Is Selling Your Home With A Click Worth The Price

Dated: 03/25/2019

Views: 586

Written by: Bruce Lund of Mastery Inc.


Talk, hysteria, fear. It's all happened before in real estate. In fact, it's a regular occurrence actually. There's always another "lion coming over the hill" in real estate, and the iBuyer business model is the newest one.

Predictions by sober minded smart people in the industry are predicting that iBuyers will control 10%, or 20% or even 40% of the market in a "few short years" as they deliver convenience and certainty to the real estate transaction.

Hogwash.

This is just another shiny object. Explain to me how this idea is materially different from the "we buy ugly houses" idea? Or from the "bandit signs" stuck in the ground at every intersection around town by starry eyed investment seminar goers that scream, "We buy houses for cash!"? 

It's the same-same. When you strip away all of the hoo-ha, it's just the same idea backed by venture capitals who are salivating over the quick profits promised by the classic "fix-n-flip" formula. A formula that right now luxuriates in the loving embrace of an appreciating market.

They say that it's about convenience and it is. Right now. Right now, some Sellers will pay a "convenience fee" of 6-10% of the fair market value of their home to get a solid price and moving date and the certainty that comes with it. But what happens when the market shifts? This % must change. The formula changes because iBuyer companies will then have to factor in the price of risk.

When the average "days on market" goes from 35 to 95, what happens to the iBuyer business model? No appreciating market to coddle the iBuyer business model then, and the holding costs go up.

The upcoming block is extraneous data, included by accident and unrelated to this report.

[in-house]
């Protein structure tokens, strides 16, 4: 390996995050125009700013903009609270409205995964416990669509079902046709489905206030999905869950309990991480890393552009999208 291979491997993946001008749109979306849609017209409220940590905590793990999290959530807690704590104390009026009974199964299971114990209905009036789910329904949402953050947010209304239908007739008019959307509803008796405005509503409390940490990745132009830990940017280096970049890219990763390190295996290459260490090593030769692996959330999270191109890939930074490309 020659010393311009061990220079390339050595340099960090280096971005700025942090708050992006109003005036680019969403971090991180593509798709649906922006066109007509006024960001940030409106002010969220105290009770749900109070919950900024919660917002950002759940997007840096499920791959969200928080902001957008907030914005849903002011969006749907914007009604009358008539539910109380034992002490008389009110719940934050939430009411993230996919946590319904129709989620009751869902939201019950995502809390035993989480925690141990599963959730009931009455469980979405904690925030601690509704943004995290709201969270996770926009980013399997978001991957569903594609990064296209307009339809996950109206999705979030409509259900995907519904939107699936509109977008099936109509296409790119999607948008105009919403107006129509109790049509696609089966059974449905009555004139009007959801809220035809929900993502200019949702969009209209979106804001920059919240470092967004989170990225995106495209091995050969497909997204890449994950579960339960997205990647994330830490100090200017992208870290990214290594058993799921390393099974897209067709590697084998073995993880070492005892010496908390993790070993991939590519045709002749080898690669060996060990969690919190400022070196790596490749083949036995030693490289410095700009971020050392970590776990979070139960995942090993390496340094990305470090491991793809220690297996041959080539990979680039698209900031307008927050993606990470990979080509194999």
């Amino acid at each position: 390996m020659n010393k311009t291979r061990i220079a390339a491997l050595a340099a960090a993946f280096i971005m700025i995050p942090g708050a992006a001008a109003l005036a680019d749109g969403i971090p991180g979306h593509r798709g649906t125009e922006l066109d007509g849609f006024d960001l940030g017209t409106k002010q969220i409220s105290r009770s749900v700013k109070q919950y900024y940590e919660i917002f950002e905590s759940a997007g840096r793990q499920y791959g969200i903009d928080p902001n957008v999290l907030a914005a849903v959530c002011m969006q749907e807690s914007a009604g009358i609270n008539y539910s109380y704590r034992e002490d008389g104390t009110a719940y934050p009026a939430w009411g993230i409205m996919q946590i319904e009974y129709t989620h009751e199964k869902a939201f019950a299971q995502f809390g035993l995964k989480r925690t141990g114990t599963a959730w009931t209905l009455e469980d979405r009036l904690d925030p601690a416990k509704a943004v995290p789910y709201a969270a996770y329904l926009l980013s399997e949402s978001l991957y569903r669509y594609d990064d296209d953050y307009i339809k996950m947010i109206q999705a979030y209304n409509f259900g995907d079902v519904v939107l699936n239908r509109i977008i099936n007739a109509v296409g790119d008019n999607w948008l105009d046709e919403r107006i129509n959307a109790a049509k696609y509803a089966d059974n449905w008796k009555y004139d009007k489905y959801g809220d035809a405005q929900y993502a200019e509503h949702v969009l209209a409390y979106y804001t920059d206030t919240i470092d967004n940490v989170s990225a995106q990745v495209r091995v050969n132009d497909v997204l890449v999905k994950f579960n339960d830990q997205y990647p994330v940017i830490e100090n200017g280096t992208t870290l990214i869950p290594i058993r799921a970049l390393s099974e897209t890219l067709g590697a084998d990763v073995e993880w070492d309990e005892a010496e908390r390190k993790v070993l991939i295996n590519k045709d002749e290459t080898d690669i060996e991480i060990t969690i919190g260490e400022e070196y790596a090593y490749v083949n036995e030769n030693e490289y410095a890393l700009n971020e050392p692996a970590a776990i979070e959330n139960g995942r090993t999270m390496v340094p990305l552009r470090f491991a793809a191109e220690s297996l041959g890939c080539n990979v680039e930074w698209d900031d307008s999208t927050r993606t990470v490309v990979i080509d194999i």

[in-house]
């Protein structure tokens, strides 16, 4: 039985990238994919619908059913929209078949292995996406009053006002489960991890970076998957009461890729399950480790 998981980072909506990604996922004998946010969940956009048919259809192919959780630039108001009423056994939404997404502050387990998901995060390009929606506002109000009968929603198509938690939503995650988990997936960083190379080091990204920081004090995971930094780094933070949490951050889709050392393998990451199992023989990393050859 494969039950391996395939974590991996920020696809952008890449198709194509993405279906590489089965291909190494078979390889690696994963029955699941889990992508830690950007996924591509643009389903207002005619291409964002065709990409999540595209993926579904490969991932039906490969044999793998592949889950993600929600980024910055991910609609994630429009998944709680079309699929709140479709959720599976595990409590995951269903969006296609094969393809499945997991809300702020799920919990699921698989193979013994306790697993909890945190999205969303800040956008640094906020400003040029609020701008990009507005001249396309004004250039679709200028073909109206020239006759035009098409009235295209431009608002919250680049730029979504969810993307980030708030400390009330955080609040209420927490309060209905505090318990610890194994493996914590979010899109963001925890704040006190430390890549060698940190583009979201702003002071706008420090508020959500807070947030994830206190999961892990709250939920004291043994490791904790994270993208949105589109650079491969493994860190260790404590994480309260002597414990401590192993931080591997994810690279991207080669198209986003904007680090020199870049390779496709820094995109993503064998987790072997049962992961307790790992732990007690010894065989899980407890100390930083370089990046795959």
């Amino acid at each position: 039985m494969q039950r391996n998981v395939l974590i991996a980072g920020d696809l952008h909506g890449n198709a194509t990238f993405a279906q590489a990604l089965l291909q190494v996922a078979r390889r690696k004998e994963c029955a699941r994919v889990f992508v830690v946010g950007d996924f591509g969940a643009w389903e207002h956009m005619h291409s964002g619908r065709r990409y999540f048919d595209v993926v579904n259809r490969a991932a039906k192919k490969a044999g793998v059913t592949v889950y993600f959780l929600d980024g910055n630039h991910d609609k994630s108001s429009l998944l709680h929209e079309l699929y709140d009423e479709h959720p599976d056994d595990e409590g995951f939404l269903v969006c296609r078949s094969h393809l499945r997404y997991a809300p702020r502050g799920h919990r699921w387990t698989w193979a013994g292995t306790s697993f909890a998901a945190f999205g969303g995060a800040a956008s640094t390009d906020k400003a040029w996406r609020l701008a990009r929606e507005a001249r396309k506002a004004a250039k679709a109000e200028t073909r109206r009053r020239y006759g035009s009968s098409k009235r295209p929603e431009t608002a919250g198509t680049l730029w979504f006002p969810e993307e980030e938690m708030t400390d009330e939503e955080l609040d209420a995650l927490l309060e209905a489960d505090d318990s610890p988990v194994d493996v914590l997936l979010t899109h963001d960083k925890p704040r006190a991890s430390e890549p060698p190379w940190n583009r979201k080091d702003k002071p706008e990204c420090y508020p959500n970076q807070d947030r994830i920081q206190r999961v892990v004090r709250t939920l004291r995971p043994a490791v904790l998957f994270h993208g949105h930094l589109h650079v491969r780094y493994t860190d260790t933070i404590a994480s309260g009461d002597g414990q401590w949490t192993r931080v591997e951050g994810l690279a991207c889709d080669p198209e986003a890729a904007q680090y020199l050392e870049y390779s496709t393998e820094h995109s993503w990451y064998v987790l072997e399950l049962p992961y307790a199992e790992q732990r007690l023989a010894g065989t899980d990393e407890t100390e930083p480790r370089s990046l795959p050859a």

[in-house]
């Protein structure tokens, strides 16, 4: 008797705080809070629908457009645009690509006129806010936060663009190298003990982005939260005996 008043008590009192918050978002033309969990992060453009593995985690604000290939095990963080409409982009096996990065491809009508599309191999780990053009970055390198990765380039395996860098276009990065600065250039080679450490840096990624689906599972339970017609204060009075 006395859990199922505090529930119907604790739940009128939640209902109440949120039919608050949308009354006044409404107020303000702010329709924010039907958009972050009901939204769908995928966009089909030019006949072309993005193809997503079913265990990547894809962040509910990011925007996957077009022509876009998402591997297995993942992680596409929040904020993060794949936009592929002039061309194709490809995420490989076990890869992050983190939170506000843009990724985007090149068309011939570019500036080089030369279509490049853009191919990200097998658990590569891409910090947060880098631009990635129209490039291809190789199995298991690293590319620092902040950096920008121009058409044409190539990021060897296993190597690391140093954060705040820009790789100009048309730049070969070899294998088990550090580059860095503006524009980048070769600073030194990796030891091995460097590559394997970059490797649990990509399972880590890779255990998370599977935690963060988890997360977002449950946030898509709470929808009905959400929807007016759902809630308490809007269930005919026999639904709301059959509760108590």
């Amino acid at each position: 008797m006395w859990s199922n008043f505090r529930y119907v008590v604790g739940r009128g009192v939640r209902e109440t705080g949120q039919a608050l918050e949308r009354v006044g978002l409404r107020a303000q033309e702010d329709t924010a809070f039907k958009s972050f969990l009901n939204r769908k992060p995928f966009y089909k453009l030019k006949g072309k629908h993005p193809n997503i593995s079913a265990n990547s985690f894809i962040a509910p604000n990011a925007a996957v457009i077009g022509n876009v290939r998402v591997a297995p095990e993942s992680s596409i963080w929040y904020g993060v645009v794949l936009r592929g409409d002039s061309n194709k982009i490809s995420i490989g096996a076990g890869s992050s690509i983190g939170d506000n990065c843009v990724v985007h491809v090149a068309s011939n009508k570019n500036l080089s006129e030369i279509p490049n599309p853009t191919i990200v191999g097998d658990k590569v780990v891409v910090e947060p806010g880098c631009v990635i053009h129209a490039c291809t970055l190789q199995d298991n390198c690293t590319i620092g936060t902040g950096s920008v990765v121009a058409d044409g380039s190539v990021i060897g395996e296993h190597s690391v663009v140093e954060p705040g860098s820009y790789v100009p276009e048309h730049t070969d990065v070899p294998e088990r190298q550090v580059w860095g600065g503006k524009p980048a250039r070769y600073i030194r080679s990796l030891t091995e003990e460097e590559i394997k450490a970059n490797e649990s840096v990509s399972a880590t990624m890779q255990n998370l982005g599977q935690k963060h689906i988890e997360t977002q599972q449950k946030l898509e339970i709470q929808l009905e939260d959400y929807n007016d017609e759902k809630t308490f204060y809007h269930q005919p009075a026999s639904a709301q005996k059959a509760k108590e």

What happens when the average "days on market" goes from 95 to 365, or 500? Oh reality will kick in fast and force the iBuyer business model to radically shift as the price of risk becomes the biggest variable in the magic "formula".

And they'll have another problem grinding on them: they have investors. Investors who have written checks for hundreds of millions of dollars. And that's millions, as in "Where's my money?" These investors will be pounding the table with sweaty clenched fists, demanding to know about their "return on investment".

The real ugliness will start when they start want to get their money back and they find out that it's all tied up in real estate. Real estate in a depreciating market. Real estate that's competing with other properties that are listed by the same Agents who they arrogantly dismissed as irrelevant to their glorious business model when times were good. Agents who are local, who understand the market and who know how to get things done when things aren't easy.

That's when our industry starts asking them questions. Questions like, "Apples? Pigs like apples. How you like them apples?"

The CEO's of these companies have never sat across from the table from a Seller who needs to sell in a down market because they lost their job and they need to "move back home". They've never looked into those eyes and seen the barely disguised panic as these Sellers ask how they can salvage every last dollar from the sale of thier one remaining asset to pay for the move.